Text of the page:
The story of Quantum Gravity Research and emergence theory began in 2009 when Klee Irwin, a Los Angeles based scientist and entrepreneur, had an idea for a new quantum gravity theory that brought together hyperdimensional geometry, artificial neural network theory and quasicrystalline code based language theory. But the most unorthodox aspect of the theory was how it dealt with the bizarre correlation between consciousness and physics, known to scientists as the “measurement problem”. Klee brought consciousness into the mathematics as a fundamental element – a sort of choosing entity that acts on the syntactically free parts of the geometric language undergirding the theory. He envisioned a specific substructure of spacetime at the smallest scale. In this view, reality is like a mosaic tiling language of Planck scale, 3-dimensional, tetrahedron-shaped pixels. The geometric language is created by projecting the 8-dimensional E8 lattice to 3D and 4D. E8 can be understood as the kissing points of the densest packing of 8-dimensional spheres. And it unifies all particles and forces other than gravity.
Armed with this new approach to the sought after unification theory, the “theory of everything”, and with a strong desire to (in Klee’s words) “find out what the hell reality actually is”, he founded Quantum Gravity Research, a non-profit theoretical physics institute based in Los Angeles. The first physicist to join the organization was Fang Fang, who received her PhD in plasma physics from UCLA. They went to work developing Klee’s ideas into rigorous mathematical form. The key was their discovery of a new way to express curvature as rotation – a way to encode the information of the E8 crystal into their mosaic-like patterns of regular tetrahedra in 3D space.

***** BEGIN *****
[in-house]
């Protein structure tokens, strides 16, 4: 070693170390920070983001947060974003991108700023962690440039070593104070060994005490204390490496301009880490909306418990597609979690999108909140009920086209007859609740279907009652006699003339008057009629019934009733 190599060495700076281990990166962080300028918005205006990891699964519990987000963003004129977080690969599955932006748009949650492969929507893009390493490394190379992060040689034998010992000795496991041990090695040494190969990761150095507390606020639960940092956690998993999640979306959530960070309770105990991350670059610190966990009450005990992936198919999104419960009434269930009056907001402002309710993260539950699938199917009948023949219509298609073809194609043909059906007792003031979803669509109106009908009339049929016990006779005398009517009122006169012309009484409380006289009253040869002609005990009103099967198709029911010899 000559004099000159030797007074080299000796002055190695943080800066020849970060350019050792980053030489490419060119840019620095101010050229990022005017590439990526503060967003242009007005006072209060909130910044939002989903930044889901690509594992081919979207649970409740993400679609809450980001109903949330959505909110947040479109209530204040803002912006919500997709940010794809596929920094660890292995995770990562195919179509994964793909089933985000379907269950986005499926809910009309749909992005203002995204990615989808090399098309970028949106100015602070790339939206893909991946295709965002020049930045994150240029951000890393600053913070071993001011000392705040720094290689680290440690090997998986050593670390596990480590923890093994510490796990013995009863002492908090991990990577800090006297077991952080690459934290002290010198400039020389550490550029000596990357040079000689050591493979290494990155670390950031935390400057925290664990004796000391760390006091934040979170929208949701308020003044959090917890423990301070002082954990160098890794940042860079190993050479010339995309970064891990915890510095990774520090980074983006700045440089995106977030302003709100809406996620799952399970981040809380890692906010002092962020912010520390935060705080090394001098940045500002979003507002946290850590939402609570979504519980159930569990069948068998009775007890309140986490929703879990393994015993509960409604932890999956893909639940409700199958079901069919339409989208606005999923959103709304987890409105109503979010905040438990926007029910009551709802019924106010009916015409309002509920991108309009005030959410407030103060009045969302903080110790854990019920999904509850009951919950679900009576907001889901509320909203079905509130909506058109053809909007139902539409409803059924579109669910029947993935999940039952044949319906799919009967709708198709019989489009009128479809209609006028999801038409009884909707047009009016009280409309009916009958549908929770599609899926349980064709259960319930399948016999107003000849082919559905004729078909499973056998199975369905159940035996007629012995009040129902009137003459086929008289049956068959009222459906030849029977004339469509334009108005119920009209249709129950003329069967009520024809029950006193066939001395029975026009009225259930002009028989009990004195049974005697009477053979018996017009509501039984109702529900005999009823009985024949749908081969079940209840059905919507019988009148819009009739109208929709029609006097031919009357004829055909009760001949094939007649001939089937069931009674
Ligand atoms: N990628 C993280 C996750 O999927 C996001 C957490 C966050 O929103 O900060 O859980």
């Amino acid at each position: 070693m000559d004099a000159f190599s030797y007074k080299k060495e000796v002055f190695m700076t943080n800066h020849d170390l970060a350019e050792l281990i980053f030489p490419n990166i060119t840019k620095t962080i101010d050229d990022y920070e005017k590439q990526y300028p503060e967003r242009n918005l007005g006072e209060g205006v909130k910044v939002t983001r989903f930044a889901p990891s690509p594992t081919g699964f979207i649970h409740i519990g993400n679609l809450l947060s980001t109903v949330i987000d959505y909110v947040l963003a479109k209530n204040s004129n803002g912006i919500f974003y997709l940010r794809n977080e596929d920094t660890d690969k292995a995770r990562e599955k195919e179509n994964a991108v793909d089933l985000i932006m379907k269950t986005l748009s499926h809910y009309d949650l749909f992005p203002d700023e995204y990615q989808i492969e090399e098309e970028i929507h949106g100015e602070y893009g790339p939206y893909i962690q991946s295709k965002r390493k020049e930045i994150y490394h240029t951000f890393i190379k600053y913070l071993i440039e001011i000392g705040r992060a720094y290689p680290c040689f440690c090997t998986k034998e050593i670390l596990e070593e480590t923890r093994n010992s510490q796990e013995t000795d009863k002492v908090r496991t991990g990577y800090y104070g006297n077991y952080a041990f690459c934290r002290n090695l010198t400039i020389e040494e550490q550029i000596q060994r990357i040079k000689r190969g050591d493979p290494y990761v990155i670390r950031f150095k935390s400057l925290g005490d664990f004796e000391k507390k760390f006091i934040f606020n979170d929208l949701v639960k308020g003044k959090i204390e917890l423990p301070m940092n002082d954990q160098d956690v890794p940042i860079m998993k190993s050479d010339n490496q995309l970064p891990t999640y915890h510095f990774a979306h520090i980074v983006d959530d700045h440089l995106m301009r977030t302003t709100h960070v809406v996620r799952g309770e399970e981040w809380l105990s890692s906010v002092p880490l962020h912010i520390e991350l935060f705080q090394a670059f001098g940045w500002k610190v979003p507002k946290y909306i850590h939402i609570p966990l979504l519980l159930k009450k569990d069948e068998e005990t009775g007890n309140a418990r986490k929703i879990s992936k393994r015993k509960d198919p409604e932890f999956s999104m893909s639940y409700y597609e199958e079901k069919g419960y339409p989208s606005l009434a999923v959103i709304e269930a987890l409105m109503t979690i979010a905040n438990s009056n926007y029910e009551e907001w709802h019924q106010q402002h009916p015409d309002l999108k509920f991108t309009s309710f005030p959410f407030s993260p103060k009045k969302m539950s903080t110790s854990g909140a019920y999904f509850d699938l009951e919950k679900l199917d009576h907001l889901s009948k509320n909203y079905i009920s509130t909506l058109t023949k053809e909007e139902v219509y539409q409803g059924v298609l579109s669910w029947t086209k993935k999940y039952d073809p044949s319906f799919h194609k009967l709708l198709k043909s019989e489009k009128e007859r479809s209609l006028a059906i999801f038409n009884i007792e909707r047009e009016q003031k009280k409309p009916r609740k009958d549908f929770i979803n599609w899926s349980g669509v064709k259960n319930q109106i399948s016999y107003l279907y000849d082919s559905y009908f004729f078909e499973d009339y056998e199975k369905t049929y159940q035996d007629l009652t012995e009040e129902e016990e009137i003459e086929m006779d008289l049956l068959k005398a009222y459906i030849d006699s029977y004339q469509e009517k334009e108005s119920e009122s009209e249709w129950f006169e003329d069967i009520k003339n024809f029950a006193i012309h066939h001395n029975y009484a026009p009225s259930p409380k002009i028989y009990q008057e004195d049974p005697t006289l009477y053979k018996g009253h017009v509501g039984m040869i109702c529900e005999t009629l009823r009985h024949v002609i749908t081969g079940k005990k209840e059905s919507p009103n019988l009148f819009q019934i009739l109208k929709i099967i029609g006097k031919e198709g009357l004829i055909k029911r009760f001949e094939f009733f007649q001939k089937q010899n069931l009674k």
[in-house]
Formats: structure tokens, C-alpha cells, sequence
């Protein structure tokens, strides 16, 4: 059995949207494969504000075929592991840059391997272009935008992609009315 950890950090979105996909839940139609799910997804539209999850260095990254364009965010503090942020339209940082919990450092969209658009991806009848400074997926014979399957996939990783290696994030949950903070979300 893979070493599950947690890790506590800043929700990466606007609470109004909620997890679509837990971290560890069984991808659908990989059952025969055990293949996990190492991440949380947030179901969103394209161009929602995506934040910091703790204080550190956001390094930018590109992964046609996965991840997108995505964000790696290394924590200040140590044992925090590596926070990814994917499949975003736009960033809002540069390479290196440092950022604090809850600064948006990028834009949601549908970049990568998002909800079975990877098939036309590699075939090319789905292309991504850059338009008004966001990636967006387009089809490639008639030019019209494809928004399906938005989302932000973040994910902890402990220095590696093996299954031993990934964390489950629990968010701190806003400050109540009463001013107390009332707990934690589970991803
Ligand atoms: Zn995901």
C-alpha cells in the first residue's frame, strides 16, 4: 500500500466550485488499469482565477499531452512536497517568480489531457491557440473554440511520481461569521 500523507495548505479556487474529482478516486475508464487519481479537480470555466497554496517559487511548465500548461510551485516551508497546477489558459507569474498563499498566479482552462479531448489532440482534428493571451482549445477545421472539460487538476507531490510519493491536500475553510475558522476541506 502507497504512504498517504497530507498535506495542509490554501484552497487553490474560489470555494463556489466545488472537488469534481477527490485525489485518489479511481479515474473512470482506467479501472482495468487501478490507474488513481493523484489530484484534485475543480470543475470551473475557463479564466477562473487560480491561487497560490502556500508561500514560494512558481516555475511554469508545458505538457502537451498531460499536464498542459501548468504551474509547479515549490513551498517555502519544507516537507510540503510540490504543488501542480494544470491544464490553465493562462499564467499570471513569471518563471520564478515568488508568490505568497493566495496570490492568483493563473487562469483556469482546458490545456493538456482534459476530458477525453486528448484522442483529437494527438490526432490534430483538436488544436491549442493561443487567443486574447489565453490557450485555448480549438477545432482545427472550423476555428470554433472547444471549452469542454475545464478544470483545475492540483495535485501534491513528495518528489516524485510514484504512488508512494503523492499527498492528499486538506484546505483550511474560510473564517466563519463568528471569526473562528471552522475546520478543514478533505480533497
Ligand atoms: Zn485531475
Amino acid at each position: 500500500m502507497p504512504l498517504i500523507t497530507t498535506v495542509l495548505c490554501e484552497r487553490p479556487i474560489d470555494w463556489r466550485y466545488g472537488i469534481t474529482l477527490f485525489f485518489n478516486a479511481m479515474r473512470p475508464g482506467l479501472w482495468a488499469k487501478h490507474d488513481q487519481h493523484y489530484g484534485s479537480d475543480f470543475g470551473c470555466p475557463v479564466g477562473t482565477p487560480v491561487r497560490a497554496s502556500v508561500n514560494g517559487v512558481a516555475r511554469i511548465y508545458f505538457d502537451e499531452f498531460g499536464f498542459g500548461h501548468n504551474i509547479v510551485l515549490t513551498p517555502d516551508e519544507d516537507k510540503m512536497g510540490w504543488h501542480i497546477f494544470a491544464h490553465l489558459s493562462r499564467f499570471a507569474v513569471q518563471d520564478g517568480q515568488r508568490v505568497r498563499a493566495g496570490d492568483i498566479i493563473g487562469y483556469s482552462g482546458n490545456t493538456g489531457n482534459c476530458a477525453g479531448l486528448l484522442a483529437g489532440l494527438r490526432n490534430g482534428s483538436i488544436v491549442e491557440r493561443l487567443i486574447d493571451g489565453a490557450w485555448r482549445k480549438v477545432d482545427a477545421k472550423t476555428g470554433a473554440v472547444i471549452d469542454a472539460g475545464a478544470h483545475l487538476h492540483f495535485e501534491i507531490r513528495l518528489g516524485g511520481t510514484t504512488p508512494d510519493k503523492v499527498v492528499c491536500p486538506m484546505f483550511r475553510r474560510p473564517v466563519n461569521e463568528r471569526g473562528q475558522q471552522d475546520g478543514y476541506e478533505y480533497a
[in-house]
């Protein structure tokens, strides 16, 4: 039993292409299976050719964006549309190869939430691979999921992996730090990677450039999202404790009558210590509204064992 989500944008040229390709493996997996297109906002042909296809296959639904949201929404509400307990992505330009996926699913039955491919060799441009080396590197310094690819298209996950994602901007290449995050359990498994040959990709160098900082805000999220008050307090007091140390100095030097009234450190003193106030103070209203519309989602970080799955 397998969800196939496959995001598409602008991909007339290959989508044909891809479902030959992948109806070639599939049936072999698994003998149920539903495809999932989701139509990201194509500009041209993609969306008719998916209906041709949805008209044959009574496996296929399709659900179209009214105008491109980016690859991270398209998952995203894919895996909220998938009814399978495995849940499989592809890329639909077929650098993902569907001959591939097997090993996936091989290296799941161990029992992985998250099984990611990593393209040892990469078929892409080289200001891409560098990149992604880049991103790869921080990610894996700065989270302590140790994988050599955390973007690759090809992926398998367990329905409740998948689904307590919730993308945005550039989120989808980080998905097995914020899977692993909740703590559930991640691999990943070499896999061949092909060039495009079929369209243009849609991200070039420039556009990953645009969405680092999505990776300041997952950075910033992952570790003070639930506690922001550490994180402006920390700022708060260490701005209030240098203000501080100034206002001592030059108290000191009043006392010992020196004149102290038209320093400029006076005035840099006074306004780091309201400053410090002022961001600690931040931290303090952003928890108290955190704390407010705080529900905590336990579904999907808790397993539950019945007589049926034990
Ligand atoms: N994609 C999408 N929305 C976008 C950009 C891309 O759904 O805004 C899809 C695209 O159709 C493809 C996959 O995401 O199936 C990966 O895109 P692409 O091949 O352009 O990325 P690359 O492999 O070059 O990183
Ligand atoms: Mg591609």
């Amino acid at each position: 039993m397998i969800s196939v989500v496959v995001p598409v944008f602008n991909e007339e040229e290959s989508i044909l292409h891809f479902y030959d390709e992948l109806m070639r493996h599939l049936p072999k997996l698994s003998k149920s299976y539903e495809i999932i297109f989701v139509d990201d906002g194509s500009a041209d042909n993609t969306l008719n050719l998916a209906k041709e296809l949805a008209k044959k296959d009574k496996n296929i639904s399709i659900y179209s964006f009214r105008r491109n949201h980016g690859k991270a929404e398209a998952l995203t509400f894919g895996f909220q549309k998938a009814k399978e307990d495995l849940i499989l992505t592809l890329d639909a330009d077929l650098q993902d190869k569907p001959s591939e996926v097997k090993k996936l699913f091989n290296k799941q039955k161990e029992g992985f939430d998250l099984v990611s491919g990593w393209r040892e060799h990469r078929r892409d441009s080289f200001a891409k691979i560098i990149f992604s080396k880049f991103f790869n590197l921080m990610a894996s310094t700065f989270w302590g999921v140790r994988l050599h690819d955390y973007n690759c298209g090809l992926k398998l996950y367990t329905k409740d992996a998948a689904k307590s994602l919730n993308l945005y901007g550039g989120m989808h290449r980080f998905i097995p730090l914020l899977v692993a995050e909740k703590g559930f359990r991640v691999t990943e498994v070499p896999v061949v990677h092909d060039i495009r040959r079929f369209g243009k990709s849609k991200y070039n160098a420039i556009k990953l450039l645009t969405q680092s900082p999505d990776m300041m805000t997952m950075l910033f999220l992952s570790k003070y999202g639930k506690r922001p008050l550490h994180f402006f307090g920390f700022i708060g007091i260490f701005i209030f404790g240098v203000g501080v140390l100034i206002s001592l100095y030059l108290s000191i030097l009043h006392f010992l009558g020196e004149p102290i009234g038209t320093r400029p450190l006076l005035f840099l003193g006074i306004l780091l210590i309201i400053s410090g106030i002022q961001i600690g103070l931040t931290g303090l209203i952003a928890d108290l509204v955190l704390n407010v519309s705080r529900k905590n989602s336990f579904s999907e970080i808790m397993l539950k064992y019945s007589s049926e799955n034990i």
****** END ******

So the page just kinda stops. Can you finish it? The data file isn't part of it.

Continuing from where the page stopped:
A few of years later, Klee realized emergence theory predicts a poorly understood phenomenon known as cold fusion, low energy nuclear reactions shown to occur in over 1,000 published papers. The institute hired an electrical engineer and chemist to test the new ideas. But rather than just an electrical engineer, they hired Russ Gries, an experimentalist “who can build anything”. Russ, a leader in the open-source clean-energy community, moved his family from Indiana to Los Angeles to work with Klee. Moving to Los Angeles from faraway locales has become a way of life at Quantum Gravity Research. The growing group of scientists began attending international conferences and forming relationships with prominent scientists around the world. The international flavor of the group includes representation from The United States, England, Romania, India, China, France, Brazil, and Columbia.